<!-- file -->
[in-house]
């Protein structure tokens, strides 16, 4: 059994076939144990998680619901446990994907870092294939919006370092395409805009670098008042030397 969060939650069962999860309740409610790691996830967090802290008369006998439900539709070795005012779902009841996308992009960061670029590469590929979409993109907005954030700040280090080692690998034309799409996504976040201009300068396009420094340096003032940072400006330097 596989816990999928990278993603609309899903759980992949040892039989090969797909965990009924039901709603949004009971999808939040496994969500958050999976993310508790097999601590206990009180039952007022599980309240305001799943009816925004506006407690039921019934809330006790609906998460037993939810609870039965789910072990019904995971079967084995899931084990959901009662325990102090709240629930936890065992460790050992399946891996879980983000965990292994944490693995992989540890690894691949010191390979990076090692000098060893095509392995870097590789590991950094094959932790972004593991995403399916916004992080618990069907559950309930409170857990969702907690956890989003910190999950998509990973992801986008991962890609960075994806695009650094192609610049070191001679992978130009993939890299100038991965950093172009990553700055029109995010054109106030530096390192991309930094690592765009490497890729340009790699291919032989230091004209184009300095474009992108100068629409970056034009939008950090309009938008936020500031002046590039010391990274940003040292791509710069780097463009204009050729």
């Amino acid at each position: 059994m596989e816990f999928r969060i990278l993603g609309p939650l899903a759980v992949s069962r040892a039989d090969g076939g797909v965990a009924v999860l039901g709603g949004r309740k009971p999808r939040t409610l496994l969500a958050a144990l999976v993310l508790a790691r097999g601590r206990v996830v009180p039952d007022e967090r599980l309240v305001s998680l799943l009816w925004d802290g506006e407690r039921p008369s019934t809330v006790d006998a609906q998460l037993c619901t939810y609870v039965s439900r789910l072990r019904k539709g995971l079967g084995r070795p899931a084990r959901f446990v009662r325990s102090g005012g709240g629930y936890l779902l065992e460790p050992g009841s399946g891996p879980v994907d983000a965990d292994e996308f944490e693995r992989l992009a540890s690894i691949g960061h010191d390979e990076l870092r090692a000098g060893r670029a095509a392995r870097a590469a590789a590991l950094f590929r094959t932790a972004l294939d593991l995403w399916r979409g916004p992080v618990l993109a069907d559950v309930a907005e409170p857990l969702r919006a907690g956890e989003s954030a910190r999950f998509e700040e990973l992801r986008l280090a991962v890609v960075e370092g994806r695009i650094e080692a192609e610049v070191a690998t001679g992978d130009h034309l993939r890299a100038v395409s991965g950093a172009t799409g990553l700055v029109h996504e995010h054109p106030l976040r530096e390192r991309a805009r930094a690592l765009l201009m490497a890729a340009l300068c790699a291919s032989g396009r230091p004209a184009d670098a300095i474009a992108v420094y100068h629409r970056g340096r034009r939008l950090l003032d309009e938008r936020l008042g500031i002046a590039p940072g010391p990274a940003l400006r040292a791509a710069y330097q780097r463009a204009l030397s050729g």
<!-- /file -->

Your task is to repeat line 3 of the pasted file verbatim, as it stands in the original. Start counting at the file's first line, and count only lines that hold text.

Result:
């Amino acid at each position: 059994m596989e816990f999928r969060i990278l993603g609309p939650l899903a759980v992949s069962r040892a039989d090969g076939g797909v965990a009924v999860l039901g709603g949004r309740k009971p999808r939040t409610l496994l969500a958050a144990l999976v993310l508790a790691r097999g601590r206990v996830v009180p039952d007022e967090r599980l309240v305001s998680l799943l009816w925004d802290g506006e407690r039921p008369s019934t809330v006790d006998a609906q998460l037993c619901t939810y609870v039965s439900r789910l072990r019904k539709g995971l079967g084995r070795p899931a084990r959901f446990v009662r325990s102090g005012g709240g629930y936890l779902l065992e460790p050992g009841s399946g891996p879980v994907d983000a965990d292994e996308f944490e693995r992989l992009a540890s690894i691949g960061h010191d390979e990076l870092r090692a000098g060893r670029a095509a392995r870097a590469a590789a590991l950094f590929r094959t932790a972004l294939d593991l995403w399916r979409g916004p992080v618990l993109a069907d559950v309930a907005e409170p857990l969702r919006a907690g956890e989003s954030a910190r999950f998509e700040e990973l992801r986008l280090a991962v890609v960075e370092g994806r695009i650094e080692a192609e610049v070191a690998t001679g992978d130009h034309l993939r890299a100038v395409s991965g950093a172009t799409g990553l700055v029109h996504e995010h054109p106030l976040r530096e390192r991309a805009r930094a690592l765009l201009m490497a890729a340009l300068c790699a291919s032989g396009r230091p004209a184009d670098a300095i474009a992108v420094y100068h629409r970056g340096r034009r939008l950090l003032d309009e938008r936020l008042g500031i002046a590039p940072g010391p990274a940003l400006r040292a791509a710069y330097q780097r463009a204009l030397s050729g």